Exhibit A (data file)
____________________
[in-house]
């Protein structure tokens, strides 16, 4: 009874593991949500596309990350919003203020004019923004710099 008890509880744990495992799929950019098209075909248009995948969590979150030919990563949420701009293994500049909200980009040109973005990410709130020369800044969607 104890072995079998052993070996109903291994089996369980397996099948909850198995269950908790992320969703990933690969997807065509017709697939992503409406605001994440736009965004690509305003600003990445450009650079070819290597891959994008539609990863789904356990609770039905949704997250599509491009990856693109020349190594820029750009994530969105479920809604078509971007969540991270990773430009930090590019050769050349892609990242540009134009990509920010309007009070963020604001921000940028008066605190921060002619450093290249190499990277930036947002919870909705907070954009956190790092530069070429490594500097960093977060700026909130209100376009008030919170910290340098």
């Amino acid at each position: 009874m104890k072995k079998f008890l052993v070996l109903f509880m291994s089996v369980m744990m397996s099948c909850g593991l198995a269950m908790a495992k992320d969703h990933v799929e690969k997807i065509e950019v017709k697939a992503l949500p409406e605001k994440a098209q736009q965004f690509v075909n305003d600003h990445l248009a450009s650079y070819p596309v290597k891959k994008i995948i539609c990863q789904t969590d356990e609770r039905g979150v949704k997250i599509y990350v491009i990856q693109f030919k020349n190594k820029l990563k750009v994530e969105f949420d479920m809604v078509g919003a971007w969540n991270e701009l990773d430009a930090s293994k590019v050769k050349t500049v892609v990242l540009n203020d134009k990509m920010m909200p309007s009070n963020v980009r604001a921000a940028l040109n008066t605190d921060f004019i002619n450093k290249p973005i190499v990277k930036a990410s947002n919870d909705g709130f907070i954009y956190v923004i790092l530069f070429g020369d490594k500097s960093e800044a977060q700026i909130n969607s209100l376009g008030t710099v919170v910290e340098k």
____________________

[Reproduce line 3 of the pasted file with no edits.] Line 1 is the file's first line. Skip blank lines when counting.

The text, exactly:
């Amino acid at each position: 009874m104890k072995k079998f008890l052993v070996l109903f509880m291994s089996v369980m744990m397996s099948c909850g593991l198995a269950m908790a495992k992320d969703h990933v799929e690969k997807i065509e950019v017709k697939a992503l949500p409406e605001k994440a098209q736009q965004f690509v075909n305003d600003h990445l248009a450009s650079y070819p596309v290597k891959k994008i995948i539609c990863q789904t969590d356990e609770r039905g979150v949704k997250i599509y990350v491009i990856q693109f030919k020349n190594k820029l990563k750009v994530e969105f949420d479920m809604v078509g919003a971007w969540n991270e701009l990773d430009a930090s293994k590019v050769k050349t500049v892609v990242l540009n203020d134009k990509m920010m909200p309007s009070n963020v980009r604001a921000a940028l040109n008066t605190d921060f004019i002619n450093k290249p973005i190499v990277k930036a990410s947002n919870d909705g709130f907070i954009y956190v923004i790092l530069f070429g020369d490594k500097s960093e800044a977060q700026i909130n969607s209100l376009g008030t710099v919170v910290e340098k």